Yelp is also one of the many companies that experienced a slowdown as the pandemic swept the globe. As a site offering reviews on everything from restaurants to beauty salons, the pandemic brought this service to a screeching halt.
Yelp (YELP) finally caught a break in May 2021 as states eased COVID restrictions and business owners embraced the digital world in an effort to boost sales.
A combination of factors that brought about this turnaround:
- Improved customer foot traffic
- Eased pandemic restrictions
- Yelp’s own initiatives
Together they helped Yelp stock to bounce back with vigor. As the world returns to a semblance of normalcy, Yelp is positioned well to capitalize on this business activity uptick. As demand continues improving, Yelp could not only maintain its current growth trajectory, but could also deliver some solid returns.
Yelp History: Quick Snapshot
Founded in 2004 by Russel Simmons and Jeremy Stoppelman, Yelp is a combination social media platform meets business review platform.
It connects consumers with various local businesses in various industries, such as dining, shopping, and more.
The company continues investing in its varied products and its steady approach allows it to help businesses earn the trust of their customers and, more recently, to recover from the recent economic downturn.
As Yelp strives to help businesses, however, Yelp could use some help of its own.
Yelp Had a Tough Year in 2020
Yelp’s Q4 earnings report for the prior fiscal year missed expectations by quite a lot. As a result, in March 2020, Yelp (YELP) withdrew its Q1 earnings report and full-year outlook due to its concerns related to the still-developing coronavirus scare.
Yelp is inextricably linked to the much smaller businesses it serves, so as small businesses closed or scaled back operations across the nation, Yelp was hard.
Customers reduced advertising budgets, which is about 96% of Yelp’s revenue. By April 2020, the company announced just how much interest had dropped in various industries:
- Restaurants by 64%
- Nightlife by 81%
- Gym memberships by 73%
- Salons and beauty businesses by 83%
In a surprising move, Yelp created pandemic relief campaigns for businesses around the nation – without first getting permission from businesses. It created these campaigns on the popular fundraising site, GoFundMe, for businesses that had less than five locations.
The company maintained its stance that this was intended to help struggling businesses. However, this angered the entrepreneurs when they found out after the fact that there was a GoFundMe account set up for them.
Small businesses claimed that Yelp never reached out to them for permission. When business owners learned about these accounts – many learned via their customers – they demanded to be removed from the program. Yelp eventually closed the program, but the move had already generated animosity amongst its users.
This put Yelp in a bad spot – the majority of its ad revenue comes from service businesses in various industries, such as restaurants, gyms, and beauty salons. Dining establishments accounted for 14% of ad revenue and were the most-reviewed businesses on the platform.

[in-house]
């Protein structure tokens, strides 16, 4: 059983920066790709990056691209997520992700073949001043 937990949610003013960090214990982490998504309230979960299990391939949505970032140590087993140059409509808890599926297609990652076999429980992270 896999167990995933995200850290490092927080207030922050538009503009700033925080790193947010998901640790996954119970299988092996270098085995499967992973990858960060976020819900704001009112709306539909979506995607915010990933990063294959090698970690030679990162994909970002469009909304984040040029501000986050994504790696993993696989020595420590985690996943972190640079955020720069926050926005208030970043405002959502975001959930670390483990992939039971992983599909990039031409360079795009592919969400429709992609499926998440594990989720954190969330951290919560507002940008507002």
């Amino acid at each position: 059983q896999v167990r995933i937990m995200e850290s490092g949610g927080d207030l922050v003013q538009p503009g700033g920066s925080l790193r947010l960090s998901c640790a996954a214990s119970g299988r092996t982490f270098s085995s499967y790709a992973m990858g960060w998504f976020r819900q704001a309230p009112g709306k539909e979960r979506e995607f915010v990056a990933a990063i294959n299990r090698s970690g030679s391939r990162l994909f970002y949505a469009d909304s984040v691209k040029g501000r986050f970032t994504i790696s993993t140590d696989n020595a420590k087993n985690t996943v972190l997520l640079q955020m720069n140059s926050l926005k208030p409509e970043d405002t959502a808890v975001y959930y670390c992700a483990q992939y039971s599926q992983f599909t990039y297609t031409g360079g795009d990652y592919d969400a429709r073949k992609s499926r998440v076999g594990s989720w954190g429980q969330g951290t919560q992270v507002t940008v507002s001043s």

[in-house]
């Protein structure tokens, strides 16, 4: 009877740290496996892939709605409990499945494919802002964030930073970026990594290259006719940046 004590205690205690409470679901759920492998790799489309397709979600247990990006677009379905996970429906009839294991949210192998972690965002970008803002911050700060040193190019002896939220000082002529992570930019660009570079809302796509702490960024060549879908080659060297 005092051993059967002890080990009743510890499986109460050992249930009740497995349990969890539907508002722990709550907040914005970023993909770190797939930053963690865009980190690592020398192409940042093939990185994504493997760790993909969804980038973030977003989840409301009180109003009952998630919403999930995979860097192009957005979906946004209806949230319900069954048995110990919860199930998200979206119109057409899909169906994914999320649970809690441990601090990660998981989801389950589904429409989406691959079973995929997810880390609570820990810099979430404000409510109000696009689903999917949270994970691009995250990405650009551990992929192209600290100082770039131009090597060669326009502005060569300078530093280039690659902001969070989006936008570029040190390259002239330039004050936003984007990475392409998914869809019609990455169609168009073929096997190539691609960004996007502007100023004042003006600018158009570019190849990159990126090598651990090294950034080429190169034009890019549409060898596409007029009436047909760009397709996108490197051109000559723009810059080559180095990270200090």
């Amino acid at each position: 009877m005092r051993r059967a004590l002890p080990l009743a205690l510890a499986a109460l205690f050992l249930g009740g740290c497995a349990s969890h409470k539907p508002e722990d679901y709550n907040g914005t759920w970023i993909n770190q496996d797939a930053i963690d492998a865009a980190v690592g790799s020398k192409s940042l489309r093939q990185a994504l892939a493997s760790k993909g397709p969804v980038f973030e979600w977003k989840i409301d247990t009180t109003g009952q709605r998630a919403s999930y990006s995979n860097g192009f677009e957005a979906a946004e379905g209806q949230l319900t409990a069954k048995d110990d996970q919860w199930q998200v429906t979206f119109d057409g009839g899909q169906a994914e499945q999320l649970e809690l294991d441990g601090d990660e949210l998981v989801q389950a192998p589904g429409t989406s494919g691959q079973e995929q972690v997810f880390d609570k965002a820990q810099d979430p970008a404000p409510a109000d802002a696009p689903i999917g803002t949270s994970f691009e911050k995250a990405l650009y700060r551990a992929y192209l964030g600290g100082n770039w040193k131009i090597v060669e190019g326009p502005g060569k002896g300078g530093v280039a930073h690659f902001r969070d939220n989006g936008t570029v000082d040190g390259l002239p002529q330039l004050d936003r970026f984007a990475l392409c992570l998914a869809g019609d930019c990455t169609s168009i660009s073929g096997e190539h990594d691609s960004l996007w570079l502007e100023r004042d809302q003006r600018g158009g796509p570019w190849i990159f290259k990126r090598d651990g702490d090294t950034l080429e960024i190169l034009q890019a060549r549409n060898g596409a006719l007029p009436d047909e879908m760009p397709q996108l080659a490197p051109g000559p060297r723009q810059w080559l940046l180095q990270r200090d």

Many dining establishments made the switch to takeout or delivery methods amidst forced shutdowns but this didn’t necessarily make up for the lost revenue from this industry. Many gyms and beauty salons also had to shutdown in an effort to curb the spread, further exacerbating Yelp’s revenue standing.
Yelp’s Most Recent Earnings Call
Yelp’s Q2 earnings were strong. The company saw a growth of 52% in net revenue in Q2 2020 which netted a positive take of $4 million.
Ad revenue in services categories, through the self-serve channel, and termless contract retention broke record highs in Q2. According to Jeremy Stoppelman, it’s the “resilience and creativity” of the various teams at Yelp (YELP) and the “consistent execution” of multi-year strategies that contributed to stunning growth, and made Yelp that much more structurally sound.
Consumers continue trusting Yelp to deliver honest reviews of the businesses in their local communities. In fact, in Q2, rates rose across the board. Diners who used Yelp for reservations increased 70% over Q1 2021 (45% more than Q2 2019).
All while restrictions for public health reasons were still in place.
Yelp’s Services category grew during the pandemic’s restrictions as well, which continued throughout Q2. The growth in this category was over 50% YOY. Yelp’s advertisers saw better value for their spending, as high-intent clicks were greater at a lesser cost.
Average cost-per-click declined by 20% while ad clicks increased over 85% compared to Q2 2020.
This, combined with faster product delivery in the past two years showed growing momentum in revenue initiatives. The ad revenue in the Services category for Q2 was nearly 25% higher than Q2 2019, while self-service and multilocation categories corresponded with nearly 45% total ad revenue.
Yelp’s strategic initiative progress is paving the way towards strong financial performance, well expected to surpass levels prior to the pandemic. Q2 net revenue surpassed Q2 2019 revenue by 4% and adjusted EBITDA was up 3%. Chief financial operatives at Yelp remain hyper-focused on continuing this momentum.
Is Yelp Stock a Buy – The Bottom Line
When we analyze Yelp using a standard discounted cash flow forecast analysis, we arrived at a fair market value of $42 per share, suggesting YELP share price can still rise 10% or more from where it currently sits at the time of research.
Historically, the price volatility has been high which means on a risk-adjusted basis the reward potential is not compelling in the short-term but by dollar cost averaging into the position, a more attractive reward-risk ratio could be enjoyed.
The author has no position in any of the stocks mentioned. Financhill has a disclosure policy. This post may contain affiliate links or links from our sponsors.